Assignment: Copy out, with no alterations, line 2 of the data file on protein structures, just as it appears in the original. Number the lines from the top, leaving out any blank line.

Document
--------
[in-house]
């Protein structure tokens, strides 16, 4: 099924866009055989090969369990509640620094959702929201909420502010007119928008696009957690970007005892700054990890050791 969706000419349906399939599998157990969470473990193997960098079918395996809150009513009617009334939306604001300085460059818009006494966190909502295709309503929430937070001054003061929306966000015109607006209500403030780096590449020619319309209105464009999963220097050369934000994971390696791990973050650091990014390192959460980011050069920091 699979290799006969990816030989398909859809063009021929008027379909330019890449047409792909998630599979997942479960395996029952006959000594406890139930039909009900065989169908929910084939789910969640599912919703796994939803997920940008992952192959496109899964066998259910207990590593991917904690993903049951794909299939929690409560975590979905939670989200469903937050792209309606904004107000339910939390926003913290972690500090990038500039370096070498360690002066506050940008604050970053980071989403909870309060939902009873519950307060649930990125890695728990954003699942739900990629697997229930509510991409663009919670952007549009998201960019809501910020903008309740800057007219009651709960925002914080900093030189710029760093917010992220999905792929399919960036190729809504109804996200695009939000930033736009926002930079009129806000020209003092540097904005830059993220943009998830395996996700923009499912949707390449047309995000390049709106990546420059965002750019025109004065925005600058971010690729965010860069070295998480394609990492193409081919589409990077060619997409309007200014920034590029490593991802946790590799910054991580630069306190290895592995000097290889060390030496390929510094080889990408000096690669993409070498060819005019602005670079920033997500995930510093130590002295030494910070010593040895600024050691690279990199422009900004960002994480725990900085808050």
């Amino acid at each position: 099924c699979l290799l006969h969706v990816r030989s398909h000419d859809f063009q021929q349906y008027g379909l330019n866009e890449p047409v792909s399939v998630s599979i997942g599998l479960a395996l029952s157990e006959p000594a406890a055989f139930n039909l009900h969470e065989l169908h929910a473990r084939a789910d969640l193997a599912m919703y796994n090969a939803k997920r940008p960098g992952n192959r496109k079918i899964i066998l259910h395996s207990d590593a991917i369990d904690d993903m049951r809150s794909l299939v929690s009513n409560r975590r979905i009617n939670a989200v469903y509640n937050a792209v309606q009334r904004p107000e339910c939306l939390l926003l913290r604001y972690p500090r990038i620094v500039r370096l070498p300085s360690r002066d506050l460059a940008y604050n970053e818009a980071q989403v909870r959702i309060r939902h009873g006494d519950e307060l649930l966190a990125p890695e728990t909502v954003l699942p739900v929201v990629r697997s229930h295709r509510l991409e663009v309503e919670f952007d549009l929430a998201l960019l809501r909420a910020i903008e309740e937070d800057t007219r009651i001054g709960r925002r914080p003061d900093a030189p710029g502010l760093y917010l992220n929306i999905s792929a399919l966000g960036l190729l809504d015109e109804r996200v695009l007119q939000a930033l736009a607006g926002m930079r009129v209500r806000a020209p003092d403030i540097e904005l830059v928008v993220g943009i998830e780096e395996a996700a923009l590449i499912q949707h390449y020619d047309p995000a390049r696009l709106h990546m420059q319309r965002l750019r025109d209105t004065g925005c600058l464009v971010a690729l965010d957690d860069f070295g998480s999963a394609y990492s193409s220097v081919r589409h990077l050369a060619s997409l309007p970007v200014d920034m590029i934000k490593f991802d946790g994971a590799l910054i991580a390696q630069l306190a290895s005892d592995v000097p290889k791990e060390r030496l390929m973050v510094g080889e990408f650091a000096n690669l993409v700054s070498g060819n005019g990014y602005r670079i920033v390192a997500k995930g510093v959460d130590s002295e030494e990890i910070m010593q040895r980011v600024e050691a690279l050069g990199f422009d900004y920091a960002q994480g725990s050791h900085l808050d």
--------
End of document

């Protein structure tokens, strides 16, 4: 099924866009055989090969369990509640620094959702929201909420502010007119928008696009957690970007005892700054990890050791 969706000419349906399939599998157990969470473990193997960098079918395996809150009513009617009334939306604001300085460059818009006494966190909502295709309503929430937070001054003061929306966000015109607006209500403030780096590449020619319309209105464009999963220097050369934000994971390696791990973050650091990014390192959460980011050069920091 699979290799006969990816030989398909859809063009021929008027379909330019890449047409792909998630599979997942479960395996029952006959000594406890139930039909009900065989169908929910084939789910969640599912919703796994939803997920940008992952192959496109899964066998259910207990590593991917904690993903049951794909299939929690409560975590979905939670989200469903937050792209309606904004107000339910939390926003913290972690500090990038500039370096070498360690002066506050940008604050970053980071989403909870309060939902009873519950307060649930990125890695728990954003699942739900990629697997229930509510991409663009919670952007549009998201960019809501910020903008309740800057007219009651709960925002914080900093030189710029760093917010992220999905792929399919960036190729809504109804996200695009939000930033736009926002930079009129806000020209003092540097904005830059993220943009998830395996996700923009499912949707390449047309995000390049709106990546420059965002750019025109004065925005600058971010690729965010860069070295998480394609990492193409081919589409990077060619997409309007200014920034590029490593991802946790590799910054991580630069306190290895592995000097290889060390030496390929510094080889990408000096690669993409070498060819005019602005670079920033997500995930510093130590002295030494910070010593040895600024050691690279990199422009900004960002994480725990900085808050």